Cardinal Manning explains that, although venial sins “do not break our friendship with God,” they are not without harmful consequences.
“First, venial sins diminish the grace of God in the soul. When theologians say that venial sins diminish grace, they always make this distinction—they do not mean to say that the quantity of the grace of God is made less, because the grace of God is like life, which cannot be diminished. We are either alive or dead; but the living powers may be diminished. Life remains, but the health and the vigour and the strength of the living man are lessened.” And “the fervour and the operation and energy and efficacy of grace” is diminished.
“St. Bernard says that fervour—that is to say, the life of fidelity and obedience—has many effects; and two of those effects are these. First, it renders whatever we have to do easy to us; and secondly, whatever we do easily, we do with pleasure, and find a sweetness in it. They know this who have learned to speak a foreign language, or to use a musical instrument. Nothing is more tedious, repulsive, or trying than the acquisition either of a foreign language or of the practice of music; but the moment we have attained a certain facility in either, there is a sweetness in exercising that acquired skill.”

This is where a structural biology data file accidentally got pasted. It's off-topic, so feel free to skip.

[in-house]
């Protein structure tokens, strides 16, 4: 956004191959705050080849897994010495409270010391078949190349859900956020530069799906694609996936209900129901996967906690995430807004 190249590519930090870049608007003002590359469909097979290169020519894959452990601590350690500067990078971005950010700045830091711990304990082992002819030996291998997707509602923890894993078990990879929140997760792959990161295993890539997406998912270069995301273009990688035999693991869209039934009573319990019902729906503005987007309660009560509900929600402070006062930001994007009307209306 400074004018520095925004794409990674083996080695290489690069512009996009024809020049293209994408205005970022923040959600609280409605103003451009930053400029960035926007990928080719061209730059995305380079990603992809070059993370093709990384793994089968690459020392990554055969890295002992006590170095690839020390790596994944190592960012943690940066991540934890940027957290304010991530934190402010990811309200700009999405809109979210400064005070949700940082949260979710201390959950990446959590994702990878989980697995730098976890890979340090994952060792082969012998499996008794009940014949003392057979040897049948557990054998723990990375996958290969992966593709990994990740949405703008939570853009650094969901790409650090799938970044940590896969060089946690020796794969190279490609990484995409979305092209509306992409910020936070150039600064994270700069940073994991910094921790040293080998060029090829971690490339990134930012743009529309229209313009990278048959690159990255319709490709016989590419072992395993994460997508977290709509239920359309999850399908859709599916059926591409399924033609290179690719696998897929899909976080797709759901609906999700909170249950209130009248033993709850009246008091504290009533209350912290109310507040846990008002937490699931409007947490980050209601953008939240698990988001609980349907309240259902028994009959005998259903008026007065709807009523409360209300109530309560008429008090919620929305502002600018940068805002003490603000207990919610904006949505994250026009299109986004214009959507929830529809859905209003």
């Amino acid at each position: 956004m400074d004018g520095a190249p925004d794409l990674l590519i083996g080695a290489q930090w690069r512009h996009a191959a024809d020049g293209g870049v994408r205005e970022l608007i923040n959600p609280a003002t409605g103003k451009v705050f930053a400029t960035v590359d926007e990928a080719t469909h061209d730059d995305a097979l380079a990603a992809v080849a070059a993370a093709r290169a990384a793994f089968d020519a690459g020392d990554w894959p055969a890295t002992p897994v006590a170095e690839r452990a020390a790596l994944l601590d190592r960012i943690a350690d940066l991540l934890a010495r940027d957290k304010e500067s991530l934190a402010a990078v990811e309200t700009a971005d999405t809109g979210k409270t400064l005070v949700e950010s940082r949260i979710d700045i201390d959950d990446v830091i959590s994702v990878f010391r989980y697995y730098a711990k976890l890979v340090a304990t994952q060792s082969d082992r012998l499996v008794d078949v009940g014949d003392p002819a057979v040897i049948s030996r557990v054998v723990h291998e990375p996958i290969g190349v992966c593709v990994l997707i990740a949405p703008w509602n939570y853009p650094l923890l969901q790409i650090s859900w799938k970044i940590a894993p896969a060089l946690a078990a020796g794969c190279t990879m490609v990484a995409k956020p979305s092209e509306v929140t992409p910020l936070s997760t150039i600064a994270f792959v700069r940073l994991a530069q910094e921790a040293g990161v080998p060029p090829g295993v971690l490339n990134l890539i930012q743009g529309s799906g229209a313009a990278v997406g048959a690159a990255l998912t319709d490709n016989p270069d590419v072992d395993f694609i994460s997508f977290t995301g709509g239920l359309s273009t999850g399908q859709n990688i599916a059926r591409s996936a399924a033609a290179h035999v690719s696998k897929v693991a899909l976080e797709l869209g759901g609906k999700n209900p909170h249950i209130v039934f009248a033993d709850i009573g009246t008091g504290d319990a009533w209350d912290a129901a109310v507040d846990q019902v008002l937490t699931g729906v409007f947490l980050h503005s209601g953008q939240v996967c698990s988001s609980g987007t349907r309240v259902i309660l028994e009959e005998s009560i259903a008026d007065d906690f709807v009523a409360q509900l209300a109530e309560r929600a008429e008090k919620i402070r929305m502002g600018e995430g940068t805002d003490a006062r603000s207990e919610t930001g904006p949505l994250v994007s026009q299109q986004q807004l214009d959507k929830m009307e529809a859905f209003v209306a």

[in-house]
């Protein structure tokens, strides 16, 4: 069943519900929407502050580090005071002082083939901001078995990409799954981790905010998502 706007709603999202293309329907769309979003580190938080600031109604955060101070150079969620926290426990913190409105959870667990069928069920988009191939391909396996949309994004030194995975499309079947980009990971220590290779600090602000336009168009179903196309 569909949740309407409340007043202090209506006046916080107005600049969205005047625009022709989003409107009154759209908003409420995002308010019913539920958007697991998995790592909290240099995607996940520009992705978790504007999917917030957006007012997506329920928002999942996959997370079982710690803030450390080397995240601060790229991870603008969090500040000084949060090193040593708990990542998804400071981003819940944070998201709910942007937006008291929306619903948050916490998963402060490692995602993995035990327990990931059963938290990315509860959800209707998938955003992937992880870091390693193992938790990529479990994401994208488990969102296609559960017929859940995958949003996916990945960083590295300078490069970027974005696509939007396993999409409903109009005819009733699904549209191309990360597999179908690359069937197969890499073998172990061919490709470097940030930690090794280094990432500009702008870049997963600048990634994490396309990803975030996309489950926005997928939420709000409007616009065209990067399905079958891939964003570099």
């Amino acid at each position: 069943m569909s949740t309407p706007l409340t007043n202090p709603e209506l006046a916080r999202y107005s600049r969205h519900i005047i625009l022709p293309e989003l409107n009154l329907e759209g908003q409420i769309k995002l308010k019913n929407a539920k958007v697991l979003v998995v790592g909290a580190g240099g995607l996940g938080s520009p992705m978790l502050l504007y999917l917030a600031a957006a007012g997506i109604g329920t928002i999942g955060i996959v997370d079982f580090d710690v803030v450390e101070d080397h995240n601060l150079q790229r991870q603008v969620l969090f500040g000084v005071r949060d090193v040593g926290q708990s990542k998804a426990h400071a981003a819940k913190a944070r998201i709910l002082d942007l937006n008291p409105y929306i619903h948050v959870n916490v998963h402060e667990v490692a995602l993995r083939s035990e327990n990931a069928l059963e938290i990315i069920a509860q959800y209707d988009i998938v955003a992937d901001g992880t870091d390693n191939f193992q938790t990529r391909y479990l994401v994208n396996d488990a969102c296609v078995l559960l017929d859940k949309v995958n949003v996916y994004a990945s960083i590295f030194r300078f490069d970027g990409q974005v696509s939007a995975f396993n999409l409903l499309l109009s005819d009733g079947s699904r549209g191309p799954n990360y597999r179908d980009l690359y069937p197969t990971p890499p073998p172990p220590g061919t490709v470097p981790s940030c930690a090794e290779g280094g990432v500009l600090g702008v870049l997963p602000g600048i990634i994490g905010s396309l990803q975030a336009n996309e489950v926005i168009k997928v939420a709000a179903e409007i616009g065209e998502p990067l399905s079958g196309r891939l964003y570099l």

“Fervour consists in these three things: regularity, punctuality, and exactness—that is, doing our duty to God by rule; doing it punctually at the right time; and exactly, that is, as perfectly as we can. But if we have been indulging venial sins of any sort or kind, we begin to do our duty towards God in a slovenly way; we neglect the right time; we do it irregularly; we put God off with an imperfect service.”
“Venial sins are like the dust settling upon the perfect machine of which I spoke. As the dust accumulates upon the timepiece, the motion of the timepiece becomes slower; and as it becomes sluggish it loses its perfection.”
If mortal sin is “the death of the soul,” then venial sin is “the disease of the soul,” a lingering spiritual illness which settles upon “those who willingly allow themselves to fall into such infirmities and imperfections.”
Quotations from Henry Edward Manning, Sin and Its Consequences, 2d ed. (London: Burns and Oates, 1874).